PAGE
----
At least I have some idea of what I’ll be losing, though; my children have no clue. They will be lucky to take much more than their favorite clothes and bedding, and it is difficult to predict what will be missed and what will simply be forgotten. I was recently given a copy of the book Third Culture Kids by David Pollock and Ruth Van Reken (this one I’m taking!), which is all about the lifelong impact an internationally mobile childhood can have on a person. Such unavoidably multicultural children have both the advantages and disadvantages of growing up with an outsider’s perspective on society. They are never fully a part of either their birth or host cultures and, for better or worse, constitute a “third” culture all of their own. Deeply invested in but always somewhat distinct from those places they have known, they face a constant threat of loss, as they must frequently leave behind the people, places and things they grow to love.

I already know this first-hand from my mother, who grew up in Syria, Ethiopia and Kenya as a missionary kid, and it can be both a great benefit and a difficult challenge. Such a childhood offers a range of experiences most can only dream of, but sometimes also leaves behind a debilitating nostalgia. Now I’m preparing to put my own kids in a similar situation–taking them far from everything and everyone they have known and loved, knowing that one day they will also face a similar loss when we return. They will never have the childhood that they would have had if we stayed here, but neither will they ever really be Germans. They will have the advantages of travel–seeing places and meeting people they would never have otherwise–but will also miss the chance to grow up near relatives or have a “normal” American childhood.

All of that is yet future, for now all they know is the excitement of moving, and the pain of loss. My daughter especially (who is four) is starting to realize that she will soon be far away from her friends and family, and has begun to notice things missing–toys and books that have already sold. She cried quite a bit when we told her we couldn’t take the piano, then suddenly cheered up and told us we could buy her a trumpet instead. I’m sure our new German neighbors would be thrilled by that prospect! Unconsciously, she is beginning to experience what may become a defining feature of her life as a “third culture kid,” or TCK:

Everyone’s life is filled with the tangible and intangible. What is it that makes a house a home? Sure it is more than the furniture or the color of the rug. Yet the tangibles are part of the intangible. The old fading recliner reminds us of Grandma and when we sat on her lap listening to her read us stories. We see the chair and feel a twinge of nostalgia for days that are no more… in that moment, the tangible and intangible mix and we know that we are home.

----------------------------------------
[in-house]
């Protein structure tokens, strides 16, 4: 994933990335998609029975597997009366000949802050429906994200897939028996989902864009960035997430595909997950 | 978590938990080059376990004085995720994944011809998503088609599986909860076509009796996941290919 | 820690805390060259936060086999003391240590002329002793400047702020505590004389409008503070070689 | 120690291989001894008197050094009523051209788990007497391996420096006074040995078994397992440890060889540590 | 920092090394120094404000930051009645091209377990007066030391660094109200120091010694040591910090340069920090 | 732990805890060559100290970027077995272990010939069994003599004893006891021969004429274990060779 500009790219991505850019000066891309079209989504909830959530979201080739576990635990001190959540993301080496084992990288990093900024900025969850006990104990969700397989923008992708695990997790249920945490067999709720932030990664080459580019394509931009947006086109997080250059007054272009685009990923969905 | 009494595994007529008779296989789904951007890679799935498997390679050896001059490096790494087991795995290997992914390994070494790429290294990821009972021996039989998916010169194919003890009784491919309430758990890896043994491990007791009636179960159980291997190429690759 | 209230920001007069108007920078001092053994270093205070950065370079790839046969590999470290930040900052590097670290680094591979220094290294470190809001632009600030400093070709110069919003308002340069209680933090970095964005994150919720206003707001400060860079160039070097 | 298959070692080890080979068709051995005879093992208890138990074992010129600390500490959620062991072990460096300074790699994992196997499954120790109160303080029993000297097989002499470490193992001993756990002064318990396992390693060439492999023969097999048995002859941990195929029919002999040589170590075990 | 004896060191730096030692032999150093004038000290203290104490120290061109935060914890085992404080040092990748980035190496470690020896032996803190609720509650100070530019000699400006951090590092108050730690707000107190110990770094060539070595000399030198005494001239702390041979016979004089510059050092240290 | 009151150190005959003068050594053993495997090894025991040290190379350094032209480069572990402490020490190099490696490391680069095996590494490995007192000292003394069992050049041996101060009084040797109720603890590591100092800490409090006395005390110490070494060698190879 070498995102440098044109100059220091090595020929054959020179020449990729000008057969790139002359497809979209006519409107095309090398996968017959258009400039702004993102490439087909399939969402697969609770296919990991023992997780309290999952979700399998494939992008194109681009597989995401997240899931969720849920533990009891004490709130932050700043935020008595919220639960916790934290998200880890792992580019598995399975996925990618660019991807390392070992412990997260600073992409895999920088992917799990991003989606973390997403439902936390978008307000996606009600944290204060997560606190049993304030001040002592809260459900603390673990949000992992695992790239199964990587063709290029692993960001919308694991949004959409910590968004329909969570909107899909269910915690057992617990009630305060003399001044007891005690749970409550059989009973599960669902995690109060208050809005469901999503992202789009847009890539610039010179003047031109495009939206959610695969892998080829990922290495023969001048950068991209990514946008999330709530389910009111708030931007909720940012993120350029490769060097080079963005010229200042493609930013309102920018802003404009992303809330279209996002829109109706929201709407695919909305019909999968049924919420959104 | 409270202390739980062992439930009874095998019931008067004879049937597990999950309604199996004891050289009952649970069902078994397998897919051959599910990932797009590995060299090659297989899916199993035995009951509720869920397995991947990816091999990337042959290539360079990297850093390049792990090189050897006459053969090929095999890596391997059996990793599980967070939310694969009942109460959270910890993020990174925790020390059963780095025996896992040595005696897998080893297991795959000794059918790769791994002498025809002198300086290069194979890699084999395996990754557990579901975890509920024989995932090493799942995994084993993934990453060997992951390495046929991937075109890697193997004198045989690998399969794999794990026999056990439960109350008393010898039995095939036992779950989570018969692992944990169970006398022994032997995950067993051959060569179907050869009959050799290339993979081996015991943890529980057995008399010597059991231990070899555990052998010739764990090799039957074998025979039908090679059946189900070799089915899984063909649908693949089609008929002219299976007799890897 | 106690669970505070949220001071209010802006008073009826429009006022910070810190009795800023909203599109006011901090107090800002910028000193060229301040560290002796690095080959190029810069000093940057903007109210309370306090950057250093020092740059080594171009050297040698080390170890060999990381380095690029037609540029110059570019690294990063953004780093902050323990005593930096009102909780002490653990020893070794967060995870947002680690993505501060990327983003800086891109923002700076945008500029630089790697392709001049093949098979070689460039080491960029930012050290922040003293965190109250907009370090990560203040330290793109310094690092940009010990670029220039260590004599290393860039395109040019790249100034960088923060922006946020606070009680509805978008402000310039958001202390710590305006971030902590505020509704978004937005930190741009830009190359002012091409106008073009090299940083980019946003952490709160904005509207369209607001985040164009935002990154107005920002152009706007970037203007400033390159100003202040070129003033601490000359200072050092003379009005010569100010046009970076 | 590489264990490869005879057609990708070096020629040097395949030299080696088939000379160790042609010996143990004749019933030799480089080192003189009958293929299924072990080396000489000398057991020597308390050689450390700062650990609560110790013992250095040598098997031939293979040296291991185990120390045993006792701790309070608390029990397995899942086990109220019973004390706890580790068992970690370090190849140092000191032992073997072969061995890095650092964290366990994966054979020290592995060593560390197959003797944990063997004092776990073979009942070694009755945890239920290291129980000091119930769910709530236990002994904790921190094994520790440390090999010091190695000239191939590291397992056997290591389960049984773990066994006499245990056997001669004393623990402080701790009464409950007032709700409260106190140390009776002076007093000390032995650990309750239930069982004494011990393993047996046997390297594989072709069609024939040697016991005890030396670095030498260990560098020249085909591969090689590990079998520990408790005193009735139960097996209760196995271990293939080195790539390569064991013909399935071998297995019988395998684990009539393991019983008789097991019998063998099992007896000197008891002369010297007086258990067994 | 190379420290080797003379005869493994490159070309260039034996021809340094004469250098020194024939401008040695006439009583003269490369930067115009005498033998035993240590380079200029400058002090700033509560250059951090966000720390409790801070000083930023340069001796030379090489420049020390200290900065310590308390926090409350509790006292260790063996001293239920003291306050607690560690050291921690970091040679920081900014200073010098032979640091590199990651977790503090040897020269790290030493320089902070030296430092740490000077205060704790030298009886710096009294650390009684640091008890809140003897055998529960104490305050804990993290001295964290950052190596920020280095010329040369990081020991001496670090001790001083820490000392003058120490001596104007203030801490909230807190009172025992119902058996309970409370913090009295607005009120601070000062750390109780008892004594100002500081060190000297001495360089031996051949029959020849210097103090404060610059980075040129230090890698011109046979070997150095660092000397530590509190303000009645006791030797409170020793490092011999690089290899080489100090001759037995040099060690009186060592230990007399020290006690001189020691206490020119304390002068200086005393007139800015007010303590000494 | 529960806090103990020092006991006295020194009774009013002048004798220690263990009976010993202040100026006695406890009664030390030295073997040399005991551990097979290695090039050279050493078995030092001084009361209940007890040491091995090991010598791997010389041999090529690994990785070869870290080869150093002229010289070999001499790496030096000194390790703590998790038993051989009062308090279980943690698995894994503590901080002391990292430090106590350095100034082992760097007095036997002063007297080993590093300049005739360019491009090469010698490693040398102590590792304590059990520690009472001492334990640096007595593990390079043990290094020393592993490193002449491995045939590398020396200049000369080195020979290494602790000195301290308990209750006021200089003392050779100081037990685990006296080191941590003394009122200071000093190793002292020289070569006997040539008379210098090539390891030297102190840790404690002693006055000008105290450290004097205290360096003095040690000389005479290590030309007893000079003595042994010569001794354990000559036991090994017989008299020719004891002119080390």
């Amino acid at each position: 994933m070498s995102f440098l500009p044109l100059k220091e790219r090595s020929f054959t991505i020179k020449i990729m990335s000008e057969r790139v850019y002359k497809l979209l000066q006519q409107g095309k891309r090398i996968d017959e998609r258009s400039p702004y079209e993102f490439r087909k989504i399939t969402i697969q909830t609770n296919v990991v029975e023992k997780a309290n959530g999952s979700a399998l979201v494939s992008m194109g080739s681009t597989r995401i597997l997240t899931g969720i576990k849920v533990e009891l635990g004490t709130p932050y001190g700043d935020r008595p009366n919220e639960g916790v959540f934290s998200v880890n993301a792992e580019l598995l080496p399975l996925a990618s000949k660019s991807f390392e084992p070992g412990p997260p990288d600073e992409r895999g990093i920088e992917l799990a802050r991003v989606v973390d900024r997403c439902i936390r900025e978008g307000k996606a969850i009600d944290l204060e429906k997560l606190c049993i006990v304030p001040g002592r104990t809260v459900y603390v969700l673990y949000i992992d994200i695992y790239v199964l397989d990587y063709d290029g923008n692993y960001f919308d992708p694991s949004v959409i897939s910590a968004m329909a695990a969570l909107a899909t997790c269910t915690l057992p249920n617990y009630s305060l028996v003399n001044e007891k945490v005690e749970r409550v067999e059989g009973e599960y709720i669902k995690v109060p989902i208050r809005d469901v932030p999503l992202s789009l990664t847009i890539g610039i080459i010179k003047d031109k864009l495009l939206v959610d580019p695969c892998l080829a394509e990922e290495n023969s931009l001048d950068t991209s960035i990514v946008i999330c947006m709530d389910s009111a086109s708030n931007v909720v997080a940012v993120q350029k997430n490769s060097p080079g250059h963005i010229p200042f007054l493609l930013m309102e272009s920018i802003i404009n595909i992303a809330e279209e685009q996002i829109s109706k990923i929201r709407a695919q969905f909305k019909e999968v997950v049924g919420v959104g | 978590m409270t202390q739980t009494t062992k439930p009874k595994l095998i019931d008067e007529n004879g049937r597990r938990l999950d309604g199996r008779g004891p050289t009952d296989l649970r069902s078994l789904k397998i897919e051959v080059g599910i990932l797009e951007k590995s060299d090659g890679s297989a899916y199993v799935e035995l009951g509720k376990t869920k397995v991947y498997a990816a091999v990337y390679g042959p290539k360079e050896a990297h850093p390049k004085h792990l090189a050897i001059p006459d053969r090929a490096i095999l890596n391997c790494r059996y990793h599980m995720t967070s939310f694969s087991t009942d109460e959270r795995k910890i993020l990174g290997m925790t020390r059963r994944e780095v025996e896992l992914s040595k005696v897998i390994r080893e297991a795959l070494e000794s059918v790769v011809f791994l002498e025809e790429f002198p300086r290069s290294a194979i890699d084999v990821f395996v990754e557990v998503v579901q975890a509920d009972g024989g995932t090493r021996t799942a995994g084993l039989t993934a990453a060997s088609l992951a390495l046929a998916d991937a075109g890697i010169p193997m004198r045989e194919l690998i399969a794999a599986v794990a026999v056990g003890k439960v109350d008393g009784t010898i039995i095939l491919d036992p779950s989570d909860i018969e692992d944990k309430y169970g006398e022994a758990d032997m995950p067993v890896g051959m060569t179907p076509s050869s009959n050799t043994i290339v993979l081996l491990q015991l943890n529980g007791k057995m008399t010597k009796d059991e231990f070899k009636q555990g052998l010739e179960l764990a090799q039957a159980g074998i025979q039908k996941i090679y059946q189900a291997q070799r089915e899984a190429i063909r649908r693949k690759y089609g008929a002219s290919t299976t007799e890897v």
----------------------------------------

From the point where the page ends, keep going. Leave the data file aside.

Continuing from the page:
Though third culture kids have a wealth of tangible and intangible realities that give their lives meaning, many of the worlds they have known are far away. Therefore what they loved and lost in each transition remains invisible to others and often unamed by themselves.

[The] loss of possessions… doesn’t refer to possessions of monetary value, but to the loss of things that connect TCKs to their past.

Not just “third culture kids” but all of us face this loss right now, and we can only trust that the gain of an adventure abroad will outweigh it–that the intangibles we carry with us will always be of greater value than the tangibles we leave behind.


  1. I feel your pain. Welcome to the new world of global nomadism.

  2. Have you read Third Culture Kids, Ben? If so, what are your thoughts having lived through it for a while now?

  3. Your blog post sounded just like us about 5 weeks ago. We moved to Berlin on 5 July and we’re still trying to get settled. We had an air shipment that was supposed to take two weeks, but as of last Friday was “in the air”. We have no idea when our “by ship” shipment will get here. So pack well. You may be using that suitcase shipment for some time. Oh, and we’ve waiting for our internet to be installed for four weeks now. Welcome to Germany!

  4. […] so you can only really afford to bring the essentials. But just getting rid of the old can be a major headache, not to mention the time and expense required to rebuy a whole household. In the end, we spent a […]